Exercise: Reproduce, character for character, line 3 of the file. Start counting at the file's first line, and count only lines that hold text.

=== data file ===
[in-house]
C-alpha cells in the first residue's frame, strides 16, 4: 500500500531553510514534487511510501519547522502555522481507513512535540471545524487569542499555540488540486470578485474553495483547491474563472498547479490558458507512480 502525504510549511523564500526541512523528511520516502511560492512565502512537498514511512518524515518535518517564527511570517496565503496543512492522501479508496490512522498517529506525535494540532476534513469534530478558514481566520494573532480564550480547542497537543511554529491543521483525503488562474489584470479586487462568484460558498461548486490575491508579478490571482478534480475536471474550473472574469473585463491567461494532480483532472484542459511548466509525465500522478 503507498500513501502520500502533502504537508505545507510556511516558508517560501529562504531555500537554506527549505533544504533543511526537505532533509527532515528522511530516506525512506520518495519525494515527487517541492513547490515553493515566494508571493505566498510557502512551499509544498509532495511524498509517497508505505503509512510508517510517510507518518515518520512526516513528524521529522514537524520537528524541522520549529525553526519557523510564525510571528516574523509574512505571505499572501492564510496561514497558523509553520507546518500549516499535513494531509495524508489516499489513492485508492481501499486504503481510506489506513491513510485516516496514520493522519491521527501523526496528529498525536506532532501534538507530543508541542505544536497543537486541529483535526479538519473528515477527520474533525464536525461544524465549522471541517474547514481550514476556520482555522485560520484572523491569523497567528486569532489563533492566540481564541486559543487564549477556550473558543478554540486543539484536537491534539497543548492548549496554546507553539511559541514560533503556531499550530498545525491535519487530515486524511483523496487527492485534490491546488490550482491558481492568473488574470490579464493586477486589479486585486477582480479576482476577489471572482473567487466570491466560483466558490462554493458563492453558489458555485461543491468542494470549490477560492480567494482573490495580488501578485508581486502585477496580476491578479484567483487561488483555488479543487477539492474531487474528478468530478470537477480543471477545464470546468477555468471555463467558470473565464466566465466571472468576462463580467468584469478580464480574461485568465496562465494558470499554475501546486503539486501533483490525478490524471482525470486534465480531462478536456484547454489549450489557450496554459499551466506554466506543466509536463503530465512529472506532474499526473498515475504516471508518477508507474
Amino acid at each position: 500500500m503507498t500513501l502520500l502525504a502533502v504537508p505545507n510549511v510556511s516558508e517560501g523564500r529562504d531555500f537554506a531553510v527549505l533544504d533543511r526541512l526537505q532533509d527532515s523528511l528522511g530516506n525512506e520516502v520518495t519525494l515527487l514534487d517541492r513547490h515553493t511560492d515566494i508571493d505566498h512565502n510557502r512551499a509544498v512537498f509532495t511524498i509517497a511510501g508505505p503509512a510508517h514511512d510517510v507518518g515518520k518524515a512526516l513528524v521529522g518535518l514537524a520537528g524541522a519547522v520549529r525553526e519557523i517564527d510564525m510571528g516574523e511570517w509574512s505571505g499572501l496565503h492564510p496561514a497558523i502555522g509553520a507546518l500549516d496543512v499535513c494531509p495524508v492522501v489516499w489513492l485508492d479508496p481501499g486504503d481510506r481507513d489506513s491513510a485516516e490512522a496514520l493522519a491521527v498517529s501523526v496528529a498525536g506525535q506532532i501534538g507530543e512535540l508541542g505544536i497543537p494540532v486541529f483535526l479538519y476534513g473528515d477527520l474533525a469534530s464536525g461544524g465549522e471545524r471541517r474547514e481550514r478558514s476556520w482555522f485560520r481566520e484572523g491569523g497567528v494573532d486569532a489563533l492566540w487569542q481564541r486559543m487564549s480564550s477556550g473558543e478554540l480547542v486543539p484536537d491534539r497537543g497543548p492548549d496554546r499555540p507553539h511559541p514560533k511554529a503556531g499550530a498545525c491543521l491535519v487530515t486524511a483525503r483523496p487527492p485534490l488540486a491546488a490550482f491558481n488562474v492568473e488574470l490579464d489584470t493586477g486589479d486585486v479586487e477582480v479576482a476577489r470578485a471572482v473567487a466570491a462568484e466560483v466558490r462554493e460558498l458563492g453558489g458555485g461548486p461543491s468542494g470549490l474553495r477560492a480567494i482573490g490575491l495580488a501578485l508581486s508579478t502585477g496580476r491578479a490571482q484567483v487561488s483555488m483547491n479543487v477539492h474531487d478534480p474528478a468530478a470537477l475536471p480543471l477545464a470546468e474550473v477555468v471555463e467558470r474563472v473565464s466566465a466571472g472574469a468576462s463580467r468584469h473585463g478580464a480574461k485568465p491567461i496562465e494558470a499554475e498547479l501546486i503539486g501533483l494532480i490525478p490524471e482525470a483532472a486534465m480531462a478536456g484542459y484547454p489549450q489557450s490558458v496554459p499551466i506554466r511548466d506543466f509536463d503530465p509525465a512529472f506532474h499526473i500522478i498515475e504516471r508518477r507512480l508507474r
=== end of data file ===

Amino acid at each position: 500500500m503507498t500513501l502520500l502525504a502533502v504537508p505545507n510549511v510556511s516558508e517560501g523564500r529562504d531555500f537554506a531553510v527549505l533544504d533543511r526541512l526537505q532533509d527532515s523528511l528522511g530516506n525512506e520516502v520518495t519525494l515527487l514534487d517541492r513547490h515553493t511560492d515566494i508571493d505566498h512565502n510557502r512551499a509544498v512537498f509532495t511524498i509517497a511510501g508505505p503509512a510508517h514511512d510517510v507518518g515518520k518524515a512526516l513528524v521529522g518535518l514537524a520537528g524541522a519547522v520549529r525553526e519557523i517564527d510564525m510571528g516574523e511570517w509574512s505571505g499572501l496565503h492564510p496561514a497558523i502555522g509553520a507546518l500549516d496543512v499535513c494531509p495524508v492522501v489516499w489513492l485508492d479508496p481501499g486504503d481510506r481507513d489506513s491513510a485516516e490512522a496514520l493522519a491521527v498517529s501523526v496528529a498525536g506525535q506532532i501534538g507530543e512535540l508541542g505544536i497543537p494540532v486541529f483535526l479538519y476534513g473528515d477527520l474533525a469534530s464536525g461544524g465549522e471545524r471541517r474547514e481550514r478558514s476556520w482555522f485560520r481566520e484572523g491569523g497567528v494573532d486569532a489563533l492566540w487569542q481564541r486559543m487564549s480564550s477556550g473558543e478554540l480547542v486543539p484536537d491534539r497537543g497543548p492548549d496554546r499555540p507553539h511559541p514560533k511554529a503556531g499550530a498545525c491543521l491535519v487530515t486524511a483525503r483523496p487527492p485534490l488540486a491546488a490550482f491558481n488562474v492568473e488574470l490579464d489584470t493586477g486589479d486585486v479586487e477582480v479576482a476577489r470578485a471572482v473567487a466570491a462568484e466560483v466558490r462554493e460558498l458563492g453558489g458555485g461548486p461543491s468542494g470549490l474553495r477560492a480567494i482573490g490575491l495580488a501578485l508581486s508579478t502585477g496580476r491578479a490571482q484567483v487561488s483555488m483547491n479543487v477539492h474531487d478534480p474528478a468530478a470537477l475536471p480543471l477545464a470546468e474550473v477555468v471555463e467558470r474563472v473565464s466566465a466571472g472574469a468576462s463580467r468584469h473585463g478580464a480574461k485568465p491567461i496562465e494558470a499554475e498547479l501546486i503539486g501533483l494532480i490525478p490524471e482525470a483532472a486534465m480531462a478536456g484542459y484547454p489549450q489557450s490558458v496554459p499551466i506554466r511548466d506543466f509536463d503530465p509525465a512529472f506532474h499526473i500522478i498515475e504516471r508518477r507512480l508507474r